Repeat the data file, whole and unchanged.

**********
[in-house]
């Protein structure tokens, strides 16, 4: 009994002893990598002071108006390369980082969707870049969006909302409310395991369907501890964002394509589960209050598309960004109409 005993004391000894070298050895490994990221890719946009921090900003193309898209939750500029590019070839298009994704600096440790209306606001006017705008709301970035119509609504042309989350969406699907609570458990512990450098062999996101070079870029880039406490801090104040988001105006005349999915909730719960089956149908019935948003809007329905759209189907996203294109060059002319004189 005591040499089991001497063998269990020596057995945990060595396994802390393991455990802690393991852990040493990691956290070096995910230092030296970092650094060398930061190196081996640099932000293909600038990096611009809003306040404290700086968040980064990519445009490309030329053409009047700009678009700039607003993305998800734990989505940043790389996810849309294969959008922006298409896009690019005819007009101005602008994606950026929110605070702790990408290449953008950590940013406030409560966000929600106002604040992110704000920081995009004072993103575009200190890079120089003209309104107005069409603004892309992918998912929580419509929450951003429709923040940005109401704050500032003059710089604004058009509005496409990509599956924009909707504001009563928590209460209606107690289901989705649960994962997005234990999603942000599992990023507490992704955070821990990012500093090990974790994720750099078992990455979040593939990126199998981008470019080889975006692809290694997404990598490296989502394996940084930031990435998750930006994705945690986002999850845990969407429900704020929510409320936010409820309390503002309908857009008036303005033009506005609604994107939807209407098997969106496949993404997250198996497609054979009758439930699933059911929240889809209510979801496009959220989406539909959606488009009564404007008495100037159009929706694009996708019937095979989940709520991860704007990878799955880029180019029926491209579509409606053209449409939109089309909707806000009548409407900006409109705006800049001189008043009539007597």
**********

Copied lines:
[in-house]
């Protein structure tokens, strides 16, 4: 009994002893990598002071108006390369980082969707870049969006909302409310395991369907501890964002394509589960209050598309960004109409 005993004391000894070298050895490994990221890719946009921090900003193309898209939750500029590019070839298009994704600096440790209306606001006017705008709301970035119509609504042309989350969406699907609570458990512990450098062999996101070079870029880039406490801090104040988001105006005349999915909730719960089956149908019935948003809007329905759209189907996203294109060059002319004189 005591040499089991001497063998269990020596057995945990060595396994802390393991455990802690393991852990040493990691956290070096995910230092030296970092650094060398930061190196081996640099932000293909600038990096611009809003306040404290700086968040980064990519445009490309030329053409009047700009678009700039607003993305998800734990989505940043790389996810849309294969959008922006298409896009690019005819007009101005602008994606950026929110605070702790990408290449953008950590940013406030409560966000929600106002604040992110704000920081995009004072993103575009200190890079120089003209309104107005069409603004892309992918998912929580419509929450951003429709923040940005109401704050500032003059710089604004058009509005496409990509599956924009909707504001009563928590209460209606107690289901989705649960994962997005234990999603942000599992990023507490992704955070821990990012500093090990974790994720750099078992990455979040593939990126199998981008470019080889975006692809290694997404990598490296989502394996940084930031990435998750930006994705945690986002999850845990969407429900704020929510409320936010409820309390503002309908857009008036303005033009506005609604994107939807209407098997969106496949993404997250198996497609054979009758439930699933059911929240889809209510979801496009959220989406539909959606488009009564404007008495100037159009929706694009996708019937095979989940709520991860704007990878799955880029180019029926491209579509409606053209449409939109089309909707806000009548409407900006409109705006800049001189008043009539007597």